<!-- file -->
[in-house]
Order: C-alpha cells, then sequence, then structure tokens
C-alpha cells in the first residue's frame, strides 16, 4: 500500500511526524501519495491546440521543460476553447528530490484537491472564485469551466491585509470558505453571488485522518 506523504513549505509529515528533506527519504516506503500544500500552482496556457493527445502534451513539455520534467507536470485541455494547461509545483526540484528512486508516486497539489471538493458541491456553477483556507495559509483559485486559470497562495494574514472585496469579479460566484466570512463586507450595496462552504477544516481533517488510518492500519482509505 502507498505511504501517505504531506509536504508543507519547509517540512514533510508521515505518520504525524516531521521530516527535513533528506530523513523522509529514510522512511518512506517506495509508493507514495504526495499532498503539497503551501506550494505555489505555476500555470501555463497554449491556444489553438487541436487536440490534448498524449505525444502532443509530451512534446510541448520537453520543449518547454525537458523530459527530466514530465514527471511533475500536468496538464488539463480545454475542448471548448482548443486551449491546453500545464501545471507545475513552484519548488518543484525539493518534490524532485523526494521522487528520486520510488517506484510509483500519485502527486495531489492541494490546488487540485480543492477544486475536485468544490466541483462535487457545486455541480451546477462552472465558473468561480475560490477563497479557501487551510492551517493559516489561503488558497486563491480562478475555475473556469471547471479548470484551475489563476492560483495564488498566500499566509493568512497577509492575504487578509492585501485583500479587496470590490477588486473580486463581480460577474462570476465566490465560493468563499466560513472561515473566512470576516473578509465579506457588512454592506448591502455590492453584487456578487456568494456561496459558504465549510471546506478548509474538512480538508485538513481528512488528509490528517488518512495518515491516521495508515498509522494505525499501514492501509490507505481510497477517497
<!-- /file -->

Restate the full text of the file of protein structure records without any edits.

[in-house]
Order: C-alpha cells, then sequence, then structure tokens
C-alpha cells in the first residue's frame, strides 16, 4: 500500500511526524501519495491546440521543460476553447528530490484537491472564485469551466491585509470558505453571488485522518 506523504513549505509529515528533506527519504516506503500544500500552482496556457493527445502534451513539455520534467507536470485541455494547461509545483526540484528512486508516486497539489471538493458541491456553477483556507495559509483559485486559470497562495494574514472585496469579479460566484466570512463586507450595496462552504477544516481533517488510518492500519482509505 502507498505511504501517505504531506509536504508543507519547509517540512514533510508521515505518520504525524516531521521530516527535513533528506530523513523522509529514510522512511518512506517506495509508493507514495504526495499532498503539497503551501506550494505555489505555476500555470501555463497554449491556444489553438487541436487536440490534448498524449505525444502532443509530451512534446510541448520537453520543449518547454525537458523530459527530466514530465514527471511533475500536468496538464488539463480545454475542448471548448482548443486551449491546453500545464501545471507545475513552484519548488518543484525539493518534490524532485523526494521522487528520486520510488517506484510509483500519485502527486495531489492541494490546488487540485480543492477544486475536485468544490466541483462535487457545486455541480451546477462552472465558473468561480475560490477563497479557501487551510492551517493559516489561503488558497486563491480562478475555475473556469471547471479548470484551475489563476492560483495564488498566500499566509493568512497577509492575504487578509492585501485583500479587496470590490477588486473580486463581480460577474462570476465566490465560493468563499466560513472561515473566512470576516473578509465579506457588512454592506448591502455590492453584487456578487456568494456561496459558504465549510471546506478548509474538512480538508485538513481528512488528509490528517488518512495518515491516521495508515498509522494505525499501514492501509490507505481510497477517497